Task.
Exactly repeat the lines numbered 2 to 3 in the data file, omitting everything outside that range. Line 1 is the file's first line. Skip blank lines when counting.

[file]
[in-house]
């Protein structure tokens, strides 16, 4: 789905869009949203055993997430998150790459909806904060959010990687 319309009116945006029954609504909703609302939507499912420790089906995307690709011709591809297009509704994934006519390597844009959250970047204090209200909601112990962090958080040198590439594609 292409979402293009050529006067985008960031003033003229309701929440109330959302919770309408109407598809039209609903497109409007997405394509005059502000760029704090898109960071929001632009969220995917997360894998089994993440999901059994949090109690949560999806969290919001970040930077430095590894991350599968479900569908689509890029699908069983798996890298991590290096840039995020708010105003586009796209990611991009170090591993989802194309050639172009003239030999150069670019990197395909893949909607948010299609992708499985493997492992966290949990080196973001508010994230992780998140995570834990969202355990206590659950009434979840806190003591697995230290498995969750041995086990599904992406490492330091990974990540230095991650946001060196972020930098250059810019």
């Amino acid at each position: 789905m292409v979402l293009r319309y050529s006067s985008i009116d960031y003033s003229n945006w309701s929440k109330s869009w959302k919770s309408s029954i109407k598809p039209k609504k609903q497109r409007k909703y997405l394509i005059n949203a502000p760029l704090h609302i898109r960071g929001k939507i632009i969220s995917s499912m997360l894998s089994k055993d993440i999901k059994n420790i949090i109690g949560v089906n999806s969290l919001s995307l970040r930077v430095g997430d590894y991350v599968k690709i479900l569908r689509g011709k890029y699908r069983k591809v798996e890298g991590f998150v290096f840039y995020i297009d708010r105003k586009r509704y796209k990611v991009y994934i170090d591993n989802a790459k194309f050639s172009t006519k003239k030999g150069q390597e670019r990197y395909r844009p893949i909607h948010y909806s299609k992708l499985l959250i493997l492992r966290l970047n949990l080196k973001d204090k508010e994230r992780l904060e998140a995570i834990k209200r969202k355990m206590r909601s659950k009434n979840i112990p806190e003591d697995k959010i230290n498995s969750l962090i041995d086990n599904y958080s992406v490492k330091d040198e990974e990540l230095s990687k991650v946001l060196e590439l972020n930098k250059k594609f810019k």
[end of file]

């Protein structure tokens, strides 16, 4: 789905869009949203055993997430998150790459909806904060959010990687 319309009116945006029954609504909703609302939507499912420790089906995307690709011709591809297009509704994934006519390597844009959250970047204090209200909601112990962090958080040198590439594609 292409979402293009050529006067985008960031003033003229309701929440109330959302919770309408109407598809039209609903497109409007997405394509005059502000760029704090898109960071929001632009969220995917997360894998089994993440999901059994949090109690949560999806969290919001970040930077430095590894991350599968479900569908689509890029699908069983798996890298991590290096840039995020708010105003586009796209990611991009170090591993989802194309050639172009003239030999150069670019990197395909893949909607948010299609992708499985493997492992966290949990080196973001508010994230992780998140995570834990969202355990206590659950009434979840806190003591697995230290498995969750041995086990599904992406490492330091990974990540230095991650946001060196972020930098250059810019």
């Amino acid at each position: 789905m292409v979402l293009r319309y050529s006067s985008i009116d960031y003033s003229n945006w309701s929440k109330s869009w959302k919770s309408s029954i109407k598809p039209k609504k609903q497109r409007k909703y997405l394509i005059n949203a502000p760029l704090h609302i898109r960071g929001k939507i632009i969220s995917s499912m997360l894998s089994k055993d993440i999901k059994n420790i949090i109690g949560v089906n999806s969290l919001s995307l970040r930077v430095g997430d590894y991350v599968k690709i479900l569908r689509g011709k890029y699908r069983k591809v798996e890298g991590f998150v290096f840039y995020i297009d708010r105003k586009r509704y796209k990611v991009y994934i170090d591993n989802a790459k194309f050639s172009t006519k003239k030999g150069q390597e670019r990197y395909r844009p893949i909607h948010y909806s299609k992708l499985l959250i493997l492992r966290l970047n949990l080196k973001d204090k508010e994230r992780l904060e998140a995570i834990k209200r969202k355990m206590r909601s659950k009434n979840i112990p806190e003591d697995k959010i230290n498995s969750l962090i041995d086990n599904y958080s992406v490492k330091d040198e990974e990540l230095s990687k991650v946001l060196e590439l972020n930098k250059k594609f810019k």